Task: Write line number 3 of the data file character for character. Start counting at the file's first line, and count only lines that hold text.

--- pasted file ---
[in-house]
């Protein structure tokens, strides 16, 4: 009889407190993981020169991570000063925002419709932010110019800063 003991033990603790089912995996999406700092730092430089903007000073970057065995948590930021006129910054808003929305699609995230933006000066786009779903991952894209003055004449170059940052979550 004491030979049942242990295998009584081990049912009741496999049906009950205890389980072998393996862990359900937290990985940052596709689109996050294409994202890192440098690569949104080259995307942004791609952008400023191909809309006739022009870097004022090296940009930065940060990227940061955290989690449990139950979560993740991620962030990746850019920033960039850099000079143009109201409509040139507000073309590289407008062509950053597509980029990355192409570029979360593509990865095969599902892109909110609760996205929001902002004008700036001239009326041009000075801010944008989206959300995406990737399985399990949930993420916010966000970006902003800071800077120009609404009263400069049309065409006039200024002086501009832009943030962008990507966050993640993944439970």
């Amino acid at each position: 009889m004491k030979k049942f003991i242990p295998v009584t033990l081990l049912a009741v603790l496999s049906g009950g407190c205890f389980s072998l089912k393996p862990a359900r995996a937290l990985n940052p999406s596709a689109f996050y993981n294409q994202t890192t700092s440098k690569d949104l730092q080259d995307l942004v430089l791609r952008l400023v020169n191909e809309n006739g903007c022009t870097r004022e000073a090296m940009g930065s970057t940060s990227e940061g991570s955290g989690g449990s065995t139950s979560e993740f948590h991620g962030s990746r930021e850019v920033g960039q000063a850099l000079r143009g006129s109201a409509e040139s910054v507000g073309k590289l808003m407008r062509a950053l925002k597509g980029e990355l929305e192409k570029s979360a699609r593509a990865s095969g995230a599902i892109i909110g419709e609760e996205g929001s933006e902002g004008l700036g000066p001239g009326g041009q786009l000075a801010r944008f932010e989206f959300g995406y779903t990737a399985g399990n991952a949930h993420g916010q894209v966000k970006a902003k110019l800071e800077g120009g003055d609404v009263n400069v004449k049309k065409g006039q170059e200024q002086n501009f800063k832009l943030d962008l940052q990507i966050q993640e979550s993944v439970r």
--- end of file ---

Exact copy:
């Amino acid at each position: 009889m004491k030979k049942f003991i242990p295998v009584t033990l081990l049912a009741v603790l496999s049906g009950g407190c205890f389980s072998l089912k393996p862990a359900r995996a937290l990985n940052p999406s596709a689109f996050y993981n294409q994202t890192t700092s440098k690569d949104l730092q080259d995307l942004v430089l791609r952008l400023v020169n191909e809309n006739g903007c022009t870097r004022e000073a090296m940009g930065s970057t940060s990227e940061g991570s955290g989690g449990s065995t139950s979560e993740f948590h991620g962030s990746r930021e850019v920033g960039q000063a850099l000079r143009g006129s109201a409509e040139s910054v507000g073309k590289l808003m407008r062509a950053l925002k597509g980029e990355l929305e192409k570029s979360a699609r593509a990865s095969g995230a599902i892109i909110g419709e609760e996205g929001s933006e902002g004008l700036g000066p001239g009326g041009q786009l000075a801010r944008f932010e989206f959300g995406y779903t990737a399985g399990n991952a949930h993420g916010q894209v966000k970006a902003k110019l800071e800077g120009g003055d609404v009263n400069v004449k049309k065409g006039q170059e200024q002086n501009f800063k832009l943030d962008l940052q990507i966050q993640e979550s993944v439970r």